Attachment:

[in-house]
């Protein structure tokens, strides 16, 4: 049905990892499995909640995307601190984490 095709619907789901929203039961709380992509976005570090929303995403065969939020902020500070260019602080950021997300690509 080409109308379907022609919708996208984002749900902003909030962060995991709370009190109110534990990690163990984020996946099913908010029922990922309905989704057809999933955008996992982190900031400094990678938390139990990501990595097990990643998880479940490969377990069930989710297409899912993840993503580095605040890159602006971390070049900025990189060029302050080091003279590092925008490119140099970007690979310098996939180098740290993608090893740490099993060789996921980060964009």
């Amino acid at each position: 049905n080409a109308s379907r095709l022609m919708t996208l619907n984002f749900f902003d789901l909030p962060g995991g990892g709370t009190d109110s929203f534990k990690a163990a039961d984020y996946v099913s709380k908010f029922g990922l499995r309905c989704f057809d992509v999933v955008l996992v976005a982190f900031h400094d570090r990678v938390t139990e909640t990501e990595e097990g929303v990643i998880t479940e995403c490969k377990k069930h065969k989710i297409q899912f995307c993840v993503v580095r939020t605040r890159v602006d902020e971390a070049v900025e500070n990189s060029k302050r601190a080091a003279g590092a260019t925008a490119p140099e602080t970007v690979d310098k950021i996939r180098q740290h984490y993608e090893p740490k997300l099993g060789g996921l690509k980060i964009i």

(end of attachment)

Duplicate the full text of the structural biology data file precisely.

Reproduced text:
[in-house]
């Protein structure tokens, strides 16, 4: 049905990892499995909640995307601190984490 095709619907789901929203039961709380992509976005570090929303995403065969939020902020500070260019602080950021997300690509 080409109308379907022609919708996208984002749900902003909030962060995991709370009190109110534990990690163990984020996946099913908010029922990922309905989704057809999933955008996992982190900031400094990678938390139990990501990595097990990643998880479940490969377990069930989710297409899912993840993503580095605040890159602006971390070049900025990189060029302050080091003279590092925008490119140099970007690979310098996939180098740290993608090893740490099993060789996921980060964009």
């Amino acid at each position: 049905n080409a109308s379907r095709l022609m919708t996208l619907n984002f749900f902003d789901l909030p962060g995991g990892g709370t009190d109110s929203f534990k990690a163990a039961d984020y996946v099913s709380k908010f029922g990922l499995r309905c989704f057809d992509v999933v955008l996992v976005a982190f900031h400094d570090r990678v938390t139990e909640t990501e990595e097990g929303v990643i998880t479940e995403c490969k377990k069930h065969k989710i297409q899912f995307c993840v993503v580095r939020t605040r890159v602006d902020e971390a070049v900025e500070n990189s060029k302050r601190a080091a003279g590092a260019t925008a490119p140099e602080t970007v690979d310098k950021i996939r180098q740290h984490y993608e090893p740490k997300l099993g060789g996921l690509k980060i964009i």